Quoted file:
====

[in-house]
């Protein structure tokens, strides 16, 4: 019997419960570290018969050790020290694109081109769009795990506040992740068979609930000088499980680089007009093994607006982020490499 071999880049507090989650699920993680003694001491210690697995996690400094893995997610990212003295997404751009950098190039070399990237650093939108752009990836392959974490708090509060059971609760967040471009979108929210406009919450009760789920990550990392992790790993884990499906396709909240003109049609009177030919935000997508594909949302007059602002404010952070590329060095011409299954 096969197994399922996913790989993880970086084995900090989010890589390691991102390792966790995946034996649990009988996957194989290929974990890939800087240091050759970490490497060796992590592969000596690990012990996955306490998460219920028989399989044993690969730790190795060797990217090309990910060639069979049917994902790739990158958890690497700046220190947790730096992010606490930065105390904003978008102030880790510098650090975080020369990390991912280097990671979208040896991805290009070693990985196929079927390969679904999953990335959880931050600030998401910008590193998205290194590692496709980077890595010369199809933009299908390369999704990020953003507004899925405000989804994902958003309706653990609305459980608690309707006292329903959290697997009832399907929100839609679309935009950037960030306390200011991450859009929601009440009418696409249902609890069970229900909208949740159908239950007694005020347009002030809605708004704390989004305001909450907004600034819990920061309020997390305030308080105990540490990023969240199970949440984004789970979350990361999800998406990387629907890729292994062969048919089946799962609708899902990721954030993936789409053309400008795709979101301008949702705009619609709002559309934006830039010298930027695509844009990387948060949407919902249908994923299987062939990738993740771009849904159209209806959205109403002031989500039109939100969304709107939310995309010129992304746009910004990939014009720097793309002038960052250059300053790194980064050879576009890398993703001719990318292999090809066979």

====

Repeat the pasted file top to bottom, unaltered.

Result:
[in-house]
């Protein structure tokens, strides 16, 4: 019997419960570290018969050790020290694109081109769009795990506040992740068979609930000088499980680089007009093994607006982020490499 071999880049507090989650699920993680003694001491210690697995996690400094893995997610990212003295997404751009950098190039070399990237650093939108752009990836392959974490708090509060059971609760967040471009979108929210406009919450009760789920990550990392992790790993884990499906396709909240003109049609009177030919935000997508594909949302007059602002404010952070590329060095011409299954 096969197994399922996913790989993880970086084995900090989010890589390691991102390792966790995946034996649990009988996957194989290929974990890939800087240091050759970490490497060796992590592969000596690990012990996955306490998460219920028989399989044993690969730790190795060797990217090309990910060639069979049917994902790739990158958890690497700046220190947790730096992010606490930065105390904003978008102030880790510098650090975080020369990390991912280097990671979208040896991805290009070693990985196929079927390969679904999953990335959880931050600030998401910008590193998205290194590692496709980077890595010369199809933009299908390369999704990020953003507004899925405000989804994902958003309706653990609305459980608690309707006292329903959290697997009832399907929100839609679309935009950037960030306390200011991450859009929601009440009418696409249902609890069970229900909208949740159908239950007694005020347009002030809605708004704390989004305001909450907004600034819990920061309020997390305030308080105990540490990023969240199970949440984004789970979350990361999800998406990387629907890729292994062969048919089946799962609708899902990721954030993936789409053309400008795709979101301008949702705009619609709002559309934006830039010298930027695509844009990387948060949407919902249908994923299987062939990738993740771009849904159209209806959205109403002031989500039109939100969304709107939310995309010129992304746009910004990939014009720097793309002038960052250059300053790194980064050879576009890398993703001719990318292999090809066979």